Exterior photos by Damon Lavrinc / Copyright ©2010 Weblogs, Inc.
Travel and lodging for this test were paid for by the manufacturer.
New Car Test Drive
Unique sports car with all-wheel drive, Bauhaus styling.
The Audi TT offers quick acceleration, crisp handling, remarkable efficiency and a beautiful interior, all wrapped in a stunning, highly distinctive body that will not be mistaken for anything else on the road.
For 2010, Audi has simplified the TT lineup. All 2010 Audi TT models come with a turbocharged four-cylinder engine and Audi's S-tronic DSG transmission. The six-speed transmission works like a conventional manual without a clutch pedal, and can be operated as a full automatic, or as a manual via the gearshift or steering wheel paddles. (The V6 is no longer available.)
Quattro all-wheel drive gives the TT enhanced handling tenacity and, with an appropriate choice of tires, excellent bad-weather capabilities. (No front-drive models are offered.)
The TT is available as a coupe or roadster. The coupe has 2+2 seating, meaning two adults in front plus two non-complaining and hopefully very small persons in back. Still, it's really a two-seater, but the coupe does offer an impressive amount of cargo space under its rear hatch. The roadster has a power-folding soft top that opens in seconds, with no pretensions of being meant for anything other than two people who travel light.
The TT has a 2.0-liter four-cylinder that makes 200 horsepower and 207 pound-feet of torque. It offers three equipment levels and several options, including some really neat leathers and interior trim. We think it's worth taking time to consider them all.
The TTS is powered by a different version of the 2.0-liter turbocharged engine, rated at 265 horsepower and 258 pound-feet of torque, with a greater emphasis on all-out performance throughout.
Fuel economy for the TT line is remarkable, given the levels of performance and standard all-wheel-drive, with an EPA-rated 21/29 mpg City/Highway, regardless of the model.
The interior is stunning, with a brilliant design and layout, beautiful detailing, tight panel gaps and first-class materials. But what really sets this sports car apart, and has since the introduction of the first TT a decade ago, is its wonderful exterior design. The TT has a look and a style that is both classic and contemporary. Those shopping for a sporty weekend toy or a reasonably practical all-season sports car would do well to take a look at the TT.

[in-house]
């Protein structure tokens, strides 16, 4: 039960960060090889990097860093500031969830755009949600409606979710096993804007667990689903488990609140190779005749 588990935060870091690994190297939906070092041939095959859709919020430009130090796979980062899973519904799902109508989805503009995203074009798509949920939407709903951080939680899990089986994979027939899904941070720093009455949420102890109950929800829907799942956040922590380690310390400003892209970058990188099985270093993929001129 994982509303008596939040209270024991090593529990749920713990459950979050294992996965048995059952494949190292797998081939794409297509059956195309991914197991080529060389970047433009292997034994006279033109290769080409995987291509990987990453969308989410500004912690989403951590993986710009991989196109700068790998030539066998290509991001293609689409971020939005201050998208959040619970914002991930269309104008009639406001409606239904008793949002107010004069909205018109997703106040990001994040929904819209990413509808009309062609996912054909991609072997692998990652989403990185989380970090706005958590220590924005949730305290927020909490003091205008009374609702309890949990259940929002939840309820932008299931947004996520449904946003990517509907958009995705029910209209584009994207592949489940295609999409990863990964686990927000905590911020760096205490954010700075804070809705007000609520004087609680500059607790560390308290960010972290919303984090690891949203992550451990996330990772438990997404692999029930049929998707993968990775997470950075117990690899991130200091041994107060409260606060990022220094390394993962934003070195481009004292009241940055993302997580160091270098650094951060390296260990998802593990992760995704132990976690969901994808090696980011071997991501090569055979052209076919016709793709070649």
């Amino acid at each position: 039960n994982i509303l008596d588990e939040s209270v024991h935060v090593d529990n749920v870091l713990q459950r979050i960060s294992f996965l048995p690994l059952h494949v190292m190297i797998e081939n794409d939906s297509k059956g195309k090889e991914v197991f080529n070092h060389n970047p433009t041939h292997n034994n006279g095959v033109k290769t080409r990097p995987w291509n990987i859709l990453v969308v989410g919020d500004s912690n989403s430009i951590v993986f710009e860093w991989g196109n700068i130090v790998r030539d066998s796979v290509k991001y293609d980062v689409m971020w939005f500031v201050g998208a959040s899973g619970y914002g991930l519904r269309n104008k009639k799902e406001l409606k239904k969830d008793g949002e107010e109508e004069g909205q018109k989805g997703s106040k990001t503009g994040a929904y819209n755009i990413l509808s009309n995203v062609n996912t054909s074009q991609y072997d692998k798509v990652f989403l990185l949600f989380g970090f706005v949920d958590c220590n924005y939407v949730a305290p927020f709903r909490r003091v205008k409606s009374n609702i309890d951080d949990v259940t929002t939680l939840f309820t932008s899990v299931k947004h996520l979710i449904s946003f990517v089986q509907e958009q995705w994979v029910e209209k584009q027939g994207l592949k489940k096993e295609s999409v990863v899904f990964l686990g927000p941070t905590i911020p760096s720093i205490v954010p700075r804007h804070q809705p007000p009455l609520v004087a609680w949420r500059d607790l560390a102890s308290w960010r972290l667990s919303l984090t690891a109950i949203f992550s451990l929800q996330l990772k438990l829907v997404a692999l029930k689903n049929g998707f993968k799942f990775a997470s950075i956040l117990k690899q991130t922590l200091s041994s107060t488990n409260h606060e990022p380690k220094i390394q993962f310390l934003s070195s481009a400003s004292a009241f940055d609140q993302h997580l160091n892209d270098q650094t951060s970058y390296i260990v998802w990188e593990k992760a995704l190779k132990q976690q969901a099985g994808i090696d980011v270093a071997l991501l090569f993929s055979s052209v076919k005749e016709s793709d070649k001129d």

All 2010 Audi TT models come with quattro all-wheel drive and Audi's S-tronic DSG automatic transmission.
The Audi TT Coupe 2.0T ($37,800) and Roadster 2.0T ($40,800) are powered by a 2.0-liter turbocharged four-cylinder engine, generating 200 horsepower and 207 pound-feet of torque. The 2+2 Coupe has a split-folding rear seat. The two-seat Roadster has a power-folding convertible top.
Standard features include leather/alcantara upholstery, automatic climate control, a tilt-telescoping leather-wrapped steering wheel, cruise control, manually adjustable front seats, aluminum interior trim, a 140-watt audio system with nine speakers and a single-CD player, Bluetooth compatibility, fog lights, automatically deploying rear spoiler and 18-inch alloy wheels.
Options are grouped in three packages: Premium Plus ($2,000) adds heated, 10-way power adjustable seats and automatic headlights with Xenon projector beams. Prestige ($4,780) includes Premium Plus, a GPS navigation system with real-time traffic reporting and a loadable hard drive, an audio upgrade with 225 watts, digital processing, 12 speakers and a six-CD changer, and upgraded Silk Nappa leather upholstery. S-Line trim ($2,200) adds 19-inch wheels and a sport-trim body package. Stand-alone options include Audi Magnetic Ride ($1,400); 19-inch wheels ($800); Alcantara inserts and other interior upgrades.
The Audi TTS Coupe ($45,900) and TTS Roadster ($48,900) are powered by a version of 2.0-liter four-cylinder with more turbocharger boost. Output increases to 265 horsepower and 258 pound-feet of torque. The racier TTS models are equipped comparably to the standard TTs, though they come standard with Audi Magnetic Ride variable suspension and the S-Line body trim. The TTS is available with the Prestige package ($6,050), which includes 19-inch wheels.
Safety features include front airbags, seat-mounted side airbags for front passengers, protecting both head and thorax, ABS with electronic brake force distribution and brake assist, stability control, active head restraints, and a tire-pressure monitor. Roadsters have rollover bars mounted behind the seats, and coupes have LATCH-style rear seat child-seat anchors. Quattro all-wheel drive is standard, along with anti-lock brakes with electronic brake-force distribution and brake assist.
Audi has done a fine job evolving the original TT into something both contemporary and unique. Design elements from the 1920s Bauhaus style remain, but the 2010 TT is sharper than the original, with more angular lines and crisper edges. It remains a car for those seeking something different.
At 164.5 inches long and 72.5 inches wide, the TT fits right in the heart of the premium sports car segment. It's longer and wider than the BMW Z4 and Mercedes-Benz SLK, but more than six inches shorter than the Porsche Boxster and Cayman.